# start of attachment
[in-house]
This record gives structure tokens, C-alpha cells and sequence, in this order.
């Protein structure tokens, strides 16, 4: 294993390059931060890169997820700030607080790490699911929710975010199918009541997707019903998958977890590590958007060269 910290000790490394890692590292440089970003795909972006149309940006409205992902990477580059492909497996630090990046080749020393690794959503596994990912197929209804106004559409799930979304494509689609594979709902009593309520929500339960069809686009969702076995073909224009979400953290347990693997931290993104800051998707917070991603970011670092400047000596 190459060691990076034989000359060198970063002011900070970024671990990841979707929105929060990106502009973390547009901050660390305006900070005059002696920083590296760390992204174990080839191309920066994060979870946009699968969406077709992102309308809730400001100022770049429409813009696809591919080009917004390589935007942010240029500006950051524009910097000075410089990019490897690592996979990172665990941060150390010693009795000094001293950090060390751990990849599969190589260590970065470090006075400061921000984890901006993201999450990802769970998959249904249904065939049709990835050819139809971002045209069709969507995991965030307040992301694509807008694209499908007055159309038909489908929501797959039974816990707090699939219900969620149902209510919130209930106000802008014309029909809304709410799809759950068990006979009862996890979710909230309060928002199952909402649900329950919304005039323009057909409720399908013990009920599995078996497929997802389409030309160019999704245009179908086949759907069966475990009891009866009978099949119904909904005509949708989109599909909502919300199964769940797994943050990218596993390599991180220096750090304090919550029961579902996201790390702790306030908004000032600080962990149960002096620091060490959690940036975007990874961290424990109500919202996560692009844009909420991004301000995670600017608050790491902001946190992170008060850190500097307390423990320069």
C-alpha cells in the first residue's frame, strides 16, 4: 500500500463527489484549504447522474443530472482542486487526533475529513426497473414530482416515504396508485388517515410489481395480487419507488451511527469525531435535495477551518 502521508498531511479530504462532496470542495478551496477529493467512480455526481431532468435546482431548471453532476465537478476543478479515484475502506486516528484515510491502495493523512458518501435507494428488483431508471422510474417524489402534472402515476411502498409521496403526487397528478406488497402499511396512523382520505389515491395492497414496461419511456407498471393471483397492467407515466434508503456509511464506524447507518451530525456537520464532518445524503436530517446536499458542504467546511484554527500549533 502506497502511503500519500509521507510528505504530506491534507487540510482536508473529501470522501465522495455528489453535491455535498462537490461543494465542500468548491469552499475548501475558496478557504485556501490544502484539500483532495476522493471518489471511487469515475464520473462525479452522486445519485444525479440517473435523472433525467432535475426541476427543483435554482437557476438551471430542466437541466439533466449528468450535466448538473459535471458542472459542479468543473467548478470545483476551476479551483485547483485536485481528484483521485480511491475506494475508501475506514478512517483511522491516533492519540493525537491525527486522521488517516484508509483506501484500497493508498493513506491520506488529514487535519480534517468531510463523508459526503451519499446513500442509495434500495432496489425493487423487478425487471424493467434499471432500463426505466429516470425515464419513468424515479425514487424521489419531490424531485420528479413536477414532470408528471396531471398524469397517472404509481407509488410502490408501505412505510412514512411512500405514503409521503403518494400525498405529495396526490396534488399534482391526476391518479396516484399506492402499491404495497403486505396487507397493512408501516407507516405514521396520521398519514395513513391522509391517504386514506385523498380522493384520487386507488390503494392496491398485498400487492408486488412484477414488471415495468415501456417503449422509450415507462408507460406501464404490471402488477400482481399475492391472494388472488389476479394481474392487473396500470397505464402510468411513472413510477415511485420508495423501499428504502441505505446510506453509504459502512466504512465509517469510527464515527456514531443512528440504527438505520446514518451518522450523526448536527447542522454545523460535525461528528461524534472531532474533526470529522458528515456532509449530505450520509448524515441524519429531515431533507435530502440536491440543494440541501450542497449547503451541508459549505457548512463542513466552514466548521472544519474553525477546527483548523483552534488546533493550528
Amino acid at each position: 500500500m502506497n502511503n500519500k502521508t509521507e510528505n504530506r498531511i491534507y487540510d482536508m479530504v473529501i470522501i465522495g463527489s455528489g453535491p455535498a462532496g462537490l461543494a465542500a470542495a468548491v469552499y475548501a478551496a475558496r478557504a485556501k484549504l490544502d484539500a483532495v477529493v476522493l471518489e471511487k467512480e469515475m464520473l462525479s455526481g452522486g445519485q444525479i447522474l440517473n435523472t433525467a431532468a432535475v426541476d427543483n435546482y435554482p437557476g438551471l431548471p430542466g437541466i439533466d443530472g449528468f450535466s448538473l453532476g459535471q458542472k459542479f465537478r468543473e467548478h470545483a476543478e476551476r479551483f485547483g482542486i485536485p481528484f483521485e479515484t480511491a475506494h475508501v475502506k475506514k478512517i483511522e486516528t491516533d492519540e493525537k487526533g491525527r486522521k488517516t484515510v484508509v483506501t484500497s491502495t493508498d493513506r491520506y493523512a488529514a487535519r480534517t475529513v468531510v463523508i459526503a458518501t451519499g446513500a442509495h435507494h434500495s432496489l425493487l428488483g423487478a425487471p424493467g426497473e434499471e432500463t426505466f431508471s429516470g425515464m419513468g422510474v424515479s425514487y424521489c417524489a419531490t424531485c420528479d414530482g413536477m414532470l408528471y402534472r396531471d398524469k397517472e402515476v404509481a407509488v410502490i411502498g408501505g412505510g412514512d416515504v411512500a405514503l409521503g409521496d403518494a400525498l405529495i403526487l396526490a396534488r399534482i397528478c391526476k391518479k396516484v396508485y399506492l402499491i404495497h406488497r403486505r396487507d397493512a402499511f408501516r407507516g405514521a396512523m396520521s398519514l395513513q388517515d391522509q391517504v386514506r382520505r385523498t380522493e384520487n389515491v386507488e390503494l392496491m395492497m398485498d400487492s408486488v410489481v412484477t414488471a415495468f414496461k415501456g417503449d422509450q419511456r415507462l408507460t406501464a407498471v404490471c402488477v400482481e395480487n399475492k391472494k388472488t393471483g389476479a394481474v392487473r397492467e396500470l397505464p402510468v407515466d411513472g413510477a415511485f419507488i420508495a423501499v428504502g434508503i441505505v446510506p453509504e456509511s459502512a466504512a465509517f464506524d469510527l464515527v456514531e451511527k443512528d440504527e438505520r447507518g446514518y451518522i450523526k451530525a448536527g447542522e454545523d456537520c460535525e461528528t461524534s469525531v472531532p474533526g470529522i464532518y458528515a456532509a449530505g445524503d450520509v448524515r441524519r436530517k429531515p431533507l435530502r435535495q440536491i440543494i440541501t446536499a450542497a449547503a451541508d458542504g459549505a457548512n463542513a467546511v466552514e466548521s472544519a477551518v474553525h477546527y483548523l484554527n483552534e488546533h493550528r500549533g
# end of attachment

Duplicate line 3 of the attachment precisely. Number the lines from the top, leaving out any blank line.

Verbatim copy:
């Protein structure tokens, strides 16, 4: 294993390059931060890169997820700030607080790490699911929710975010199918009541997707019903998958977890590590958007060269 910290000790490394890692590292440089970003795909972006149309940006409205992902990477580059492909497996630090990046080749020393690794959503596994990912197929209804106004559409799930979304494509689609594979709902009593309520929500339960069809686009969702076995073909224009979400953290347990693997931290993104800051998707917070991603970011670092400047000596 190459060691990076034989000359060198970063002011900070970024671990990841979707929105929060990106502009973390547009901050660390305006900070005059002696920083590296760390992204174990080839191309920066994060979870946009699968969406077709992102309308809730400001100022770049429409813009696809591919080009917004390589935007942010240029500006950051524009910097000075410089990019490897690592996979990172665990941060150390010693009795000094001293950090060390751990990849599969190589260590970065470090006075400061921000984890901006993201999450990802769970998959249904249904065939049709990835050819139809971002045209069709969507995991965030307040992301694509807008694209499908007055159309038909489908929501797959039974816990707090699939219900969620149902209510919130209930106000802008014309029909809304709410799809759950068990006979009862996890979710909230309060928002199952909402649900329950919304005039323009057909409720399908013990009920599995078996497929997802389409030309160019999704245009179908086949759907069966475990009891009866009978099949119904909904005509949708989109599909909502919300199964769940797994943050990218596993390599991180220096750090304090919550029961579902996201790390702790306030908004000032600080962990149960002096620091060490959690940036975007990874961290424990109500919202996560692009844009909420991004301000995670600017608050790491902001946190992170008060850190500097307390423990320069």